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Use of a constant rate infusion of insulin for the treatment of hyperglycemic, hypernatremic, hyperosmolar syndrome in an alpaca cria

Teresa M. BuchheitDepartment of Large Animal Clinical Sciences, College of Veterinary Medicine, University of Tennessee, Knoxville, TN 37996.

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Carla S. SommardahlDepartment of Large Animal Clinical Sciences, College of Veterinary Medicine, University of Tennessee, Knoxville, TN 37996.

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Nicholas FrankDepartment of Large Animal Clinical Sciences, College of Veterinary Medicine, University of Tennessee, Knoxville, TN 37996.

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Jerry R. RobersonDepartment of Large Animal Clinical Sciences, College of Veterinary Medicine, University of Tennessee, Knoxville, TN 37996.

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Abstract

Case Description—A 3-day-old 9.5-kg (21-lb) female alpaca cria was examined because of lethargy and anorexia.

Clinical Findings—Physical examination revealed hyperthermia, muscle fasciculations, and tremors of the head. Seizures were also observed, which indicated CNS dysfunction. Hyperosmolar syndrome (HOS) was diagnosed on the basis of hyperglycemia, hypernatremia, azotemia, high plasma osmolarity, and metabolic acidosis.

Treatment and Outcome—A constant rate infusion of regular insulin was administered with hypo-osmolar fluids to treat HOS, and blood glucose and sodium concentrations were successfully lowered. Neurologic deficits resolved with treatment, and the cria was discharged 11 days after admission.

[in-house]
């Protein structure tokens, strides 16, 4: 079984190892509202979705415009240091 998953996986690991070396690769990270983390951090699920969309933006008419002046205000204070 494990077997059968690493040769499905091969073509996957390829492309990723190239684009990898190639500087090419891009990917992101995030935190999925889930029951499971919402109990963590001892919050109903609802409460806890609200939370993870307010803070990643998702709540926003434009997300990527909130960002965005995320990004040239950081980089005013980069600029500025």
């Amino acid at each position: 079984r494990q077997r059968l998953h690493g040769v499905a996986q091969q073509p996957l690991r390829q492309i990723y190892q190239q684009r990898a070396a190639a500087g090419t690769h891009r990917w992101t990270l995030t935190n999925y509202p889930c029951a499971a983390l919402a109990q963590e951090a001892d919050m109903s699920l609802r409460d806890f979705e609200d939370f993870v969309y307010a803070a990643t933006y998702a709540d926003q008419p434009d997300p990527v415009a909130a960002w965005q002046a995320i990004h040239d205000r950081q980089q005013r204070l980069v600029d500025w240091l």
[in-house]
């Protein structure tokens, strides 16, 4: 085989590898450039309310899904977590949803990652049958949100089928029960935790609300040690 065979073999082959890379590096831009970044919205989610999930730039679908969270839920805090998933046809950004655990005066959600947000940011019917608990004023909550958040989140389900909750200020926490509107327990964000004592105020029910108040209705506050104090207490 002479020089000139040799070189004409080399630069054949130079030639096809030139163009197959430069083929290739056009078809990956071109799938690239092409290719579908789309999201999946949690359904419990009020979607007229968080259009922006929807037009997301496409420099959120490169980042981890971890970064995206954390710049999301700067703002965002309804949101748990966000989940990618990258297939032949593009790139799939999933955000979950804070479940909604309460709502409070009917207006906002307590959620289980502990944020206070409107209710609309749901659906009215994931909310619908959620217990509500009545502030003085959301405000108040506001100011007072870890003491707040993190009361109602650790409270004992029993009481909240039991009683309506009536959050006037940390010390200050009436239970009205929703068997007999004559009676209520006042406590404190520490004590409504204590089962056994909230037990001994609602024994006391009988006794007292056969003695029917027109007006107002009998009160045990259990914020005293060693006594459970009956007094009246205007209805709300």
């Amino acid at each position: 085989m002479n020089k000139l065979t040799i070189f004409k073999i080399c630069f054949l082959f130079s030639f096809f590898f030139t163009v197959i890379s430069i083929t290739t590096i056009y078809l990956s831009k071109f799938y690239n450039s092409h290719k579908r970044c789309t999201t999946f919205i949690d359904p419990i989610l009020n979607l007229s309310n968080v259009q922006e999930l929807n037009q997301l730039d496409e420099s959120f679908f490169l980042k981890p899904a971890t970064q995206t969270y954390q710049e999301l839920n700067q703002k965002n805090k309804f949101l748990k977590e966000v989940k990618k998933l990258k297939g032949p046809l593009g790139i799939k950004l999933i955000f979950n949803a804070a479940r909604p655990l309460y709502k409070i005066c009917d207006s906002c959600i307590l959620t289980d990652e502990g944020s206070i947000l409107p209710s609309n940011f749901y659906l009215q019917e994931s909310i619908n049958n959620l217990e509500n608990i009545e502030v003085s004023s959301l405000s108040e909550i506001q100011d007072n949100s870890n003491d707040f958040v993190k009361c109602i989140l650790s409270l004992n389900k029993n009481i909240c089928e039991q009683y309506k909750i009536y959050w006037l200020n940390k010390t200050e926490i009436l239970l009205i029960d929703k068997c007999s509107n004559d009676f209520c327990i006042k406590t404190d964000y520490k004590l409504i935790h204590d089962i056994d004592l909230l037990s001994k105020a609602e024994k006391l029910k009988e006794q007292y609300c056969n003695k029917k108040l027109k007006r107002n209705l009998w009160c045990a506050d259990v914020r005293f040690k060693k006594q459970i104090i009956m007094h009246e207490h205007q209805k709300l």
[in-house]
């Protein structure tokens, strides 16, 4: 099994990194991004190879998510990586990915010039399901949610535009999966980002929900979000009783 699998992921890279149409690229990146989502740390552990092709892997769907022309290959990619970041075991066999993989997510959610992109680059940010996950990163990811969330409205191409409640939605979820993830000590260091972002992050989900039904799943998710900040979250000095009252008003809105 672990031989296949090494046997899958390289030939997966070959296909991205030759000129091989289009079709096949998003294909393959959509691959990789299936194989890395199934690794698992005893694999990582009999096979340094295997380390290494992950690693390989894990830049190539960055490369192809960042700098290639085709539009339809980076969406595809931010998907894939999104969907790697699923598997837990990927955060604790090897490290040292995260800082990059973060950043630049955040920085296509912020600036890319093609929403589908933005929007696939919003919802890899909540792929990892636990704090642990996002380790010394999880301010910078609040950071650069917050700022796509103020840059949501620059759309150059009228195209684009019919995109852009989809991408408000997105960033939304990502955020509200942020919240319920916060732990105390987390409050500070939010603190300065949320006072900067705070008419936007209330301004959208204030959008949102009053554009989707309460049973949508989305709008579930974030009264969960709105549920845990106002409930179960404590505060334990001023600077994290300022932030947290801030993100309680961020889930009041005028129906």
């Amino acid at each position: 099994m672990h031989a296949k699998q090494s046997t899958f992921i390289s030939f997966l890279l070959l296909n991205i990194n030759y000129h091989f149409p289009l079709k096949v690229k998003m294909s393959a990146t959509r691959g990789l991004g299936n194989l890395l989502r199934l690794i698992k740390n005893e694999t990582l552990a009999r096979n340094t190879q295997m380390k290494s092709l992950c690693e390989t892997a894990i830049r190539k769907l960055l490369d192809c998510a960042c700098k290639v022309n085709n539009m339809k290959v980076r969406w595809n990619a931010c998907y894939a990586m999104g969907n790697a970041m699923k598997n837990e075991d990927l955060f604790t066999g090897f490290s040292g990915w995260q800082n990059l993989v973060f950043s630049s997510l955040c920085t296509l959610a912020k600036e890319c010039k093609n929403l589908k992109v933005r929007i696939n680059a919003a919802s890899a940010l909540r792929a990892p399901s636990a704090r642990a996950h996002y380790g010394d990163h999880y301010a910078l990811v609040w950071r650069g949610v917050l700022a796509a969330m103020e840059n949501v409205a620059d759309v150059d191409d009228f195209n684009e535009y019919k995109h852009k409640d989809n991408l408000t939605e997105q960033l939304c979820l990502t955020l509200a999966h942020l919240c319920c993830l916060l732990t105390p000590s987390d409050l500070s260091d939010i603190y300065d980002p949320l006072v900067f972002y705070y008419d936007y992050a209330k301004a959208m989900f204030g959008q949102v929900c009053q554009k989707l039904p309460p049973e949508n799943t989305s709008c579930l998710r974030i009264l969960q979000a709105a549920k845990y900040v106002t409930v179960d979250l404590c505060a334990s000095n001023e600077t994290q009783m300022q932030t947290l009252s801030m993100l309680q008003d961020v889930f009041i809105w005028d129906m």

Clinical Relevance—Administration of insulin as a bolus in addition to hypo-osmolar fluids has been advocated in the management of neonatal camelids with HOS. Administration of regular insulin via a constant rate IV infusion was used to successfully manage a neonatal camelid with HOS. This form of insulin administration may allow more control of glucose kinetics in these patients.

Abstract

Case Description—A 3-day-old 9.5-kg (21-lb) female alpaca cria was examined because of lethargy and anorexia.

Clinical Findings—Physical examination revealed hyperthermia, muscle fasciculations, and tremors of the head. Seizures were also observed, which indicated CNS dysfunction. Hyperosmolar syndrome (HOS) was diagnosed on the basis of hyperglycemia, hypernatremia, azotemia, high plasma osmolarity, and metabolic acidosis.

Treatment and Outcome—A constant rate infusion of regular insulin was administered with hypo-osmolar fluids to treat HOS, and blood glucose and sodium concentrations were successfully lowered. Neurologic deficits resolved with treatment, and the cria was discharged 11 days after admission.

Clinical Relevance—Administration of insulin as a bolus in addition to hypo-osmolar fluids has been advocated in the management of neonatal camelids with HOS. Administration of regular insulin via a constant rate IV infusion was used to successfully manage a neonatal camelid with HOS. This form of insulin administration may allow more control of glucose kinetics in these patients.

Contributor Notes

Dr. Buchheit's present address is Countryside Veterinary Services, 2930 Little Dug Gap Rd, Louisville, TN 37777.

Address correspondence to Dr. Buchheit (tbuchheit@countrysidevetservices.com).